What are the judges looking for in a Tahiti Fete performance? With many of the competitions happening now or in the next month or so, this is a question that dancers and dance groups might be thinking about right about now.
There are the basics and then there are details that can make the difference in being awarded a placement and impressing not only the judges but also the crowd or performing without heart. We look at it this way - if you've been able to learn a new move, perfect a motion, created a new choreographed selection, learned a new Tahitian word or song, bent a little lower while doing the tamure, paoti or other basic steps, then you've helped to perpetuate and make each Tahitian dance event that more better. After all, if there weren't any groups to perform, there wouldn't be any events.
That being said, here's a reminder for all those Ori Tahiti dancers out there about what the judges are typically looking for in a performance:
1. The Entrance: The initial appearance of the dancer(s) on the performance area and the first impression created as the performer(s) begin the presentation. Basically, your performance begins before your performance. Watch your posture. If confidence can be shared among the group and shown to the judges, you're half way there in impressing them. The entrance should say to the judges that you are there to win, have fun and enjoy the opportunity to perform.
2. Personal Appearance: The physical presentation of the performer(s) including grooming and cleanliness. Make-up, if used, should only be applied to subtly enhance the natural beauty of the dancer(s). Basically, if you show up with a make-over from MAC complete with glittery lipstick and make-up that just won't quit, you might want to reconsider toning it down a bit. If you show up with costumes that don't match or are worn in an array of unrelated styles, you should look into making things match or complement each other.
3. Costume: The completeness of the the attire worn by the dancer(s) during the performance. Costumes are judged according to the appropriateness for the dance performed, coordination of adornments, accessories and neatness. Generally speaking, judges frown on PLASTIC materials. Think about what Tahitians used to use to adorn themselves. If you're not in the tropics, then see if you can substitute with local ferns, leaves or flowers. You can also send away for the greenery but it can get expensive. Feathers are always an option, fishing nets, dried leaves and flowers can be used in some of the most striking costumes as well. One last thing about costumes – make sure everything is secure. Judges (not to mention the stage crew) like to see that you took the care to secure your costume.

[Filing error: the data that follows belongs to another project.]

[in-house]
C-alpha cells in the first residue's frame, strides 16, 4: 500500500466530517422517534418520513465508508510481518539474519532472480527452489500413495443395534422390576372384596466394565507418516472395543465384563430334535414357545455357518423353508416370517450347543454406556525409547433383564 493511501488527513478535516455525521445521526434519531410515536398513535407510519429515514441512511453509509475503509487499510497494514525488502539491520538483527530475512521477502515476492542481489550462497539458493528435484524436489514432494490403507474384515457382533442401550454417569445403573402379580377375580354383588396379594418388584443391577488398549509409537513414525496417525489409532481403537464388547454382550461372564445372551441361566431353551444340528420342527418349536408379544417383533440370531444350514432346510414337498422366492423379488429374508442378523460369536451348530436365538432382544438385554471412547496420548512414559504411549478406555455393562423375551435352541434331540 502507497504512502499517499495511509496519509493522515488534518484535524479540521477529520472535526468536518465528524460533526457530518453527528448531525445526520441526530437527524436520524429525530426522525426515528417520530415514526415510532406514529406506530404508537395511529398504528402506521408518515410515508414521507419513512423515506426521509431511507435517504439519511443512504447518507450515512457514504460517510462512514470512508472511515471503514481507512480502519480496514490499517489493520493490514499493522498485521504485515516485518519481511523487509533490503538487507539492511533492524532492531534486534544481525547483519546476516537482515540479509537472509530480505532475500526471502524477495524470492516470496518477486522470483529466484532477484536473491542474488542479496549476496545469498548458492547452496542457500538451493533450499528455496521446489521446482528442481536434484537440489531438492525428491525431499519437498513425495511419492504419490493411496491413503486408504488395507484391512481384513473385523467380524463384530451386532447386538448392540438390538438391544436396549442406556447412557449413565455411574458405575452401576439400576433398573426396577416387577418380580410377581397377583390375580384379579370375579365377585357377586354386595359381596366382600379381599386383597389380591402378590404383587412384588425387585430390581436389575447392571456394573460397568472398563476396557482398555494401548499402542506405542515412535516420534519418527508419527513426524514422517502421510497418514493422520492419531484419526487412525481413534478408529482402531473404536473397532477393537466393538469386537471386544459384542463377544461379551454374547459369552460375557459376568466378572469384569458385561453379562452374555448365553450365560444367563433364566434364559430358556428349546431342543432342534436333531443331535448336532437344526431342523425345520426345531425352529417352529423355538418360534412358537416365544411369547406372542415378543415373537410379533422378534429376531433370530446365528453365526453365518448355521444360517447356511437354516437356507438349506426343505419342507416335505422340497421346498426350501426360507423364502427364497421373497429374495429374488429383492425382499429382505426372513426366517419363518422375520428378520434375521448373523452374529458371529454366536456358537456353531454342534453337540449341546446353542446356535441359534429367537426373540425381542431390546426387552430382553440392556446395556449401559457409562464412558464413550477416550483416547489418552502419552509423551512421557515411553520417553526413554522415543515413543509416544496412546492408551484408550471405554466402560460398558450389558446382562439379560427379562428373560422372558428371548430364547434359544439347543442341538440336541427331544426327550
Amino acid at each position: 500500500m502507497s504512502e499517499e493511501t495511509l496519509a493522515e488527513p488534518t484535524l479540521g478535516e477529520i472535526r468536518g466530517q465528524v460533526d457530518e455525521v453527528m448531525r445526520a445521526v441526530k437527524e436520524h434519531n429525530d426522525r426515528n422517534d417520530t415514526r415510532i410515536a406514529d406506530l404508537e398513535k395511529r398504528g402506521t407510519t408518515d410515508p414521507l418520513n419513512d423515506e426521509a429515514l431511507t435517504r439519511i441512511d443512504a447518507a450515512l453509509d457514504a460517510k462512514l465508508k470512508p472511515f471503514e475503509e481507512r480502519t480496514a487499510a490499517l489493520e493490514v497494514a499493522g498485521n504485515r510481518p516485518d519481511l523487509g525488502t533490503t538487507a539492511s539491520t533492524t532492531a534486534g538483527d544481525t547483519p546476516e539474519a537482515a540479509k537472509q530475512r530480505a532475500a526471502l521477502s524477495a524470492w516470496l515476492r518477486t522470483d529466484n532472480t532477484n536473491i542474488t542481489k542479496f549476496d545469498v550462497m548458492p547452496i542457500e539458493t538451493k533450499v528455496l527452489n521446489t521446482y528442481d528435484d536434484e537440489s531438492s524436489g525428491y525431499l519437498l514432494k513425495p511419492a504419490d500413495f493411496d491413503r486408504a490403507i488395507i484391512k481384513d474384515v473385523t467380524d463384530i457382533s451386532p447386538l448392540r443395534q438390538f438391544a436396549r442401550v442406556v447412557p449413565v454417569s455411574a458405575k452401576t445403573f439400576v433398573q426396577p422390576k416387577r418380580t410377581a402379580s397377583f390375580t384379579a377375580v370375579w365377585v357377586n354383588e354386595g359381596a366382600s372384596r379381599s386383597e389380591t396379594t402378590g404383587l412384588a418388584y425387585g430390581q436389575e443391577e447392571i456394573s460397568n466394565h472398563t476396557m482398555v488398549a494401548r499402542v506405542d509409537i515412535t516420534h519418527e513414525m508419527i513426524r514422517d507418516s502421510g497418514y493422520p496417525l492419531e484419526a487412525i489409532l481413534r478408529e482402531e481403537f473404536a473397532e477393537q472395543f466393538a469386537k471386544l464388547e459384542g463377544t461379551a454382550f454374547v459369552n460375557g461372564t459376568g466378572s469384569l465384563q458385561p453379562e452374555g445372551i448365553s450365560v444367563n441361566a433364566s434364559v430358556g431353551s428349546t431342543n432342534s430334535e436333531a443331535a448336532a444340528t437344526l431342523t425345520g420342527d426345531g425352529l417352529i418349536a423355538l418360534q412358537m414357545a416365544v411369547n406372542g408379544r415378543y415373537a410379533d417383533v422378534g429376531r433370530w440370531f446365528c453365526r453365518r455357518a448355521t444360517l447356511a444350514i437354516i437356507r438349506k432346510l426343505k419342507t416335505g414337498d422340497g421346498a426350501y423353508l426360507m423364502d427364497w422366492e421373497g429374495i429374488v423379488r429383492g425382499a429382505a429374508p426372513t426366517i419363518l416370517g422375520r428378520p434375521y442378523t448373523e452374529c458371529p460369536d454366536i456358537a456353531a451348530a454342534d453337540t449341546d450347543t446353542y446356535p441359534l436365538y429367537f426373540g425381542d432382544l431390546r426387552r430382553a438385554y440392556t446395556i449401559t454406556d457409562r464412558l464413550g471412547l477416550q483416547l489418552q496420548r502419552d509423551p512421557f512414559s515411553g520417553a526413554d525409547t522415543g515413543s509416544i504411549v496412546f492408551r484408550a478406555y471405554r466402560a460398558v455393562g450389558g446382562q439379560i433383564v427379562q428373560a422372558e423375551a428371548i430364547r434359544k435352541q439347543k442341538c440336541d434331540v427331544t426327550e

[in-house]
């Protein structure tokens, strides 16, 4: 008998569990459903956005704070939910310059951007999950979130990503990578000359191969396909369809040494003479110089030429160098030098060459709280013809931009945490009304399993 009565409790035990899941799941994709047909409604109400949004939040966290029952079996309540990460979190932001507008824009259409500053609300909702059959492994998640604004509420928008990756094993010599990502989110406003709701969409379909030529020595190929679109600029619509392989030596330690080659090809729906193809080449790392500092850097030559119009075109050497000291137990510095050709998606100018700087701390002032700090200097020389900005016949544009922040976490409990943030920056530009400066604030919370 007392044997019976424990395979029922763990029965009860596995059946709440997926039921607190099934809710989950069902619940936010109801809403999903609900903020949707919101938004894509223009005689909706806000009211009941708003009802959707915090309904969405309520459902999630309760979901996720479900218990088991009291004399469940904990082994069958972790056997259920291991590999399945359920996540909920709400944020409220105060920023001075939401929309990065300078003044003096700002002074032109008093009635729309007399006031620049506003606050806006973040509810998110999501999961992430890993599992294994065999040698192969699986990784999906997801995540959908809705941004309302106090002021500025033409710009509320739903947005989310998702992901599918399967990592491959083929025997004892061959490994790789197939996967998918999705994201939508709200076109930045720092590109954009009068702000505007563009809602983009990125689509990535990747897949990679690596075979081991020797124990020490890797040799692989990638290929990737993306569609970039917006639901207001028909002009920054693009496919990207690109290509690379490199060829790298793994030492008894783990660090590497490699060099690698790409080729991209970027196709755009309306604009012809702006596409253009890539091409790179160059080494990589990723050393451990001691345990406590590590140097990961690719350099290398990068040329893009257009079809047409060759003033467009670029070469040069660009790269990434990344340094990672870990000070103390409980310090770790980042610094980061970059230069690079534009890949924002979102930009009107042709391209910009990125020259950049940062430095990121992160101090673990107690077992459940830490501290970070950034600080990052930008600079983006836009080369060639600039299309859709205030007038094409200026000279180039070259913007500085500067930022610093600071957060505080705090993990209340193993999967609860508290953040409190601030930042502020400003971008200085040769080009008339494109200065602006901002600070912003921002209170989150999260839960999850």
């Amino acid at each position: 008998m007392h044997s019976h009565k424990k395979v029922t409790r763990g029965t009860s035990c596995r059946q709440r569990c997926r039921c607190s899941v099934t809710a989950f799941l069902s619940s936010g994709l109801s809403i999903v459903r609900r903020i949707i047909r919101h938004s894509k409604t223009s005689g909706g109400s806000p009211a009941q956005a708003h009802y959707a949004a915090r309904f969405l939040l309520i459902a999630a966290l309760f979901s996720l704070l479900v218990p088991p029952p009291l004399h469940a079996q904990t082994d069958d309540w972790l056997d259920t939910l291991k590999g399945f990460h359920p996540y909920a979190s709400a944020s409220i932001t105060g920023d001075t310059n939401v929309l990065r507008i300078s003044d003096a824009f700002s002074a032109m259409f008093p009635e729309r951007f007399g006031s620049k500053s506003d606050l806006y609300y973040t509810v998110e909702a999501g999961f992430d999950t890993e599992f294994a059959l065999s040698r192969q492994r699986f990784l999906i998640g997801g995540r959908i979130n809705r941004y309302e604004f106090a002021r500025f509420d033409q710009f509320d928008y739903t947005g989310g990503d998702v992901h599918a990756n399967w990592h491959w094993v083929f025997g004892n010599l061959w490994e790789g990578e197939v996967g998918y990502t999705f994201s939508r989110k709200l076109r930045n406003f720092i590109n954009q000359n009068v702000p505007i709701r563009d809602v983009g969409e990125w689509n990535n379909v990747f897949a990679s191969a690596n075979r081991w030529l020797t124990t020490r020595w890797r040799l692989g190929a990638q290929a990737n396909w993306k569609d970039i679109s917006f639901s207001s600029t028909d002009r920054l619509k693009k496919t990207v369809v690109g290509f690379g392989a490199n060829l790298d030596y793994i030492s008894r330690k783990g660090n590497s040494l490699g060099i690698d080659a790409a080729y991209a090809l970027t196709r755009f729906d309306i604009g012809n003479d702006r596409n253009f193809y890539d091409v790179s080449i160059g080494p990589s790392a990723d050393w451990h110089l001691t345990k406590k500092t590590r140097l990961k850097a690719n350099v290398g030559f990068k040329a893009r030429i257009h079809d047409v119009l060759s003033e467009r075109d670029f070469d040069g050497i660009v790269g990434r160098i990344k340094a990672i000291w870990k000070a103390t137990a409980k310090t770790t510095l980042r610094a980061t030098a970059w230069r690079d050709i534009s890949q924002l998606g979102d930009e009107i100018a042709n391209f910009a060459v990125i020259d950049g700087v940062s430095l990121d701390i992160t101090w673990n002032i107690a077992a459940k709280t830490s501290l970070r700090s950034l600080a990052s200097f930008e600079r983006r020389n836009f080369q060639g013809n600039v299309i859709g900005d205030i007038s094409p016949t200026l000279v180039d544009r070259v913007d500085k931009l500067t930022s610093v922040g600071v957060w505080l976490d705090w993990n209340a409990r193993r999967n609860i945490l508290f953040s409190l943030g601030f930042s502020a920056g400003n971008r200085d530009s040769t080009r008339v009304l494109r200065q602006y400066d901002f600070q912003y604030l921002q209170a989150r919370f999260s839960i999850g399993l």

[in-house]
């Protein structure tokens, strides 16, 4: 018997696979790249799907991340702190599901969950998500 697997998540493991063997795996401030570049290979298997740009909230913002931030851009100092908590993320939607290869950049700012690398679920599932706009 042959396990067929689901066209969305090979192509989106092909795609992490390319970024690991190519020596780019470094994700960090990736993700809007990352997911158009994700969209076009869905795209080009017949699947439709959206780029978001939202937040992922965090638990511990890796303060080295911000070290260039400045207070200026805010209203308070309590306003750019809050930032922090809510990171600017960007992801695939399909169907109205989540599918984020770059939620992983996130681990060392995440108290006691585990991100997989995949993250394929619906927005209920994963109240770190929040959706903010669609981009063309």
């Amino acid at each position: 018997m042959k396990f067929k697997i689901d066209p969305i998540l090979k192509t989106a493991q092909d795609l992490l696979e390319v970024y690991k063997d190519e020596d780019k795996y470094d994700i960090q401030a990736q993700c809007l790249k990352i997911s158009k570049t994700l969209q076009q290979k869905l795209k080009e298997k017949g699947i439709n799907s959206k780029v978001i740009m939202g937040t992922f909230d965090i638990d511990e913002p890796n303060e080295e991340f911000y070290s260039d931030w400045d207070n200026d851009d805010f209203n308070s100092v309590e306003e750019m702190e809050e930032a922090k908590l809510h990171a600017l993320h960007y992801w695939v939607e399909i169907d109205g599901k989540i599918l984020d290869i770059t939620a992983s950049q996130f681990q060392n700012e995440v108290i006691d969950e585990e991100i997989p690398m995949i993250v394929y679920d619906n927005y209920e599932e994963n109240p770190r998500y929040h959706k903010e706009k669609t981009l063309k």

4. Feet: Position of the feet and the ease with which the dancer(s) moves relative to the choreography and styling of the dance performed. Doing the dance correctly can often mean that you are needing to put less effort into the dance than if you dance it incorrectly. With correct feet positioning you can make the dance seem naturally and right.
5. Hips: The Vahine need rotation and accented movement of the hips. If you can make it a natural skill and make it look like a natural skill, the judges look to see the ease in which you peform this basic. And remember, it impresses the judges all the more if you are in a group and all the hips move in the same direction at the same time. This is a huge undertaking when you have fast movements but if the basics are strong, you should have an easier time coordinating. For the Tane, hips should remain relatively stationary without any exaggerated movement.
6. Arms/Hands: GRACE. The position and movement of the arms and hands relative to the nature and performance of the dance. Arm motions and hand gestures should be large and punctuated by quick changes and performed with feminine grace. Also, if a movement requires large motions, always remember to... extend, just like in Hawaiian hula. For the Tane, arm and hand gestures should be strong and masculine in a performance.
7. Facial Expression: The facial conveyance and meaningful depiction of feelings, thought, mood, or sentiment relative to the performance. If you have a celebration in your dance remember that it IS a celebration. It's a story that you are telling the world.
As you can see, there are a... few things to consider when competing in a Heiva or Tahiti Fete. Look for more criteria coming next week with the second half of the pointers and suggestions.